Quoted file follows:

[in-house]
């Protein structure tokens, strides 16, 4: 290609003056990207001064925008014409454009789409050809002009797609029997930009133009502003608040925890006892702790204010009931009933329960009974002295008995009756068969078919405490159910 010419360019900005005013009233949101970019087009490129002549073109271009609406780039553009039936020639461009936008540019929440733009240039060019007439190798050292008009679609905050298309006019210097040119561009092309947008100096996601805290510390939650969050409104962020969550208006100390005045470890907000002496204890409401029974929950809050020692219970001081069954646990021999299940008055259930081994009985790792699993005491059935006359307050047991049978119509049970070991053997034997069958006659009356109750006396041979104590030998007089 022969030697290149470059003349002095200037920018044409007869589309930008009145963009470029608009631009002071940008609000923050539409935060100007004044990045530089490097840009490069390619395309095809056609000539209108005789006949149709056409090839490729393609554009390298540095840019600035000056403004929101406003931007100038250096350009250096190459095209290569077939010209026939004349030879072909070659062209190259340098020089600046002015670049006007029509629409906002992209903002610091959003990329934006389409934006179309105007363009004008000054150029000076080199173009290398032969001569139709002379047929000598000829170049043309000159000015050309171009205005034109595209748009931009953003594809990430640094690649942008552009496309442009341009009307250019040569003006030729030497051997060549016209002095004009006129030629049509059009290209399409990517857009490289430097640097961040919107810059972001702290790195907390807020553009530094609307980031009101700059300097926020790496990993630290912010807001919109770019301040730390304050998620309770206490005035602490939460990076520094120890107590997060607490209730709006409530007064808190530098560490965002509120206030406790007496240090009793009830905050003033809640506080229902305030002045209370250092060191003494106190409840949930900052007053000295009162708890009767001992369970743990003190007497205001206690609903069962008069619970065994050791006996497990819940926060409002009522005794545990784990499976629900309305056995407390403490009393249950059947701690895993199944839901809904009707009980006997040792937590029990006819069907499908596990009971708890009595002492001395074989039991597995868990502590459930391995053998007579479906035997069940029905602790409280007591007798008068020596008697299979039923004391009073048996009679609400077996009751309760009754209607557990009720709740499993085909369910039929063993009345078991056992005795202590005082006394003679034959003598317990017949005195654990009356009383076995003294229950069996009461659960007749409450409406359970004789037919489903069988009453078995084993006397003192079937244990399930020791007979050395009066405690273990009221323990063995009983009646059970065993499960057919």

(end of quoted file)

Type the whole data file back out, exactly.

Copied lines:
[in-house]
């Protein structure tokens, strides 16, 4: 290609003056990207001064925008014409454009789409050809002009797609029997930009133009502003608040925890006892702790204010009931009933329960009974002295008995009756068969078919405490159910 010419360019900005005013009233949101970019087009490129002549073109271009609406780039553009039936020639461009936008540019929440733009240039060019007439190798050292008009679609905050298309006019210097040119561009092309947008100096996601805290510390939650969050409104962020969550208006100390005045470890907000002496204890409401029974929950809050020692219970001081069954646990021999299940008055259930081994009985790792699993005491059935006359307050047991049978119509049970070991053997034997069958006659009356109750006396041979104590030998007089 022969030697290149470059003349002095200037920018044409007869589309930008009145963009470029608009631009002071940008609000923050539409935060100007004044990045530089490097840009490069390619395309095809056609000539209108005789006949149709056409090839490729393609554009390298540095840019600035000056403004929101406003931007100038250096350009250096190459095209290569077939010209026939004349030879072909070659062209190259340098020089600046002015670049006007029509629409906002992209903002610091959003990329934006389409934006179309105007363009004008000054150029000076080199173009290398032969001569139709002379047929000598000829170049043309000159000015050309171009205005034109595209748009931009953003594809990430640094690649942008552009496309442009341009009307250019040569003006030729030497051997060549016209002095004009006129030629049509059009290209399409990517857009490289430097640097961040919107810059972001702290790195907390807020553009530094609307980031009101700059300097926020790496990993630290912010807001919109770019301040730390304050998620309770206490005035602490939460990076520094120890107590997060607490209730709006409530007064808190530098560490965002509120206030406790007496240090009793009830905050003033809640506080229902305030002045209370250092060191003494106190409840949930900052007053000295009162708890009767001992369970743990003190007497205001206690609903069962008069619970065994050791006996497990819940926060409002009522005794545990784990499976629900309305056995407390403490009393249950059947701690895993199944839901809904009707009980006997040792937590029990006819069907499908596990009971708890009595002492001395074989039991597995868990502590459930391995053998007579479906035997069940029905602790409280007591007798008068020596008697299979039923004391009073048996009679609400077996009751309760009754209607557990009720709740499993085909369910039929063993009345078991056992005795202590005082006394003679034959003598317990017949005195654990009356009383076995003294229950069996009461659960007749409450409406359970004789037919489903069988009453078995084993006397003192079937244990399930020791007979050395009066405690273990009221323990063995009983009646059970065993499960057919």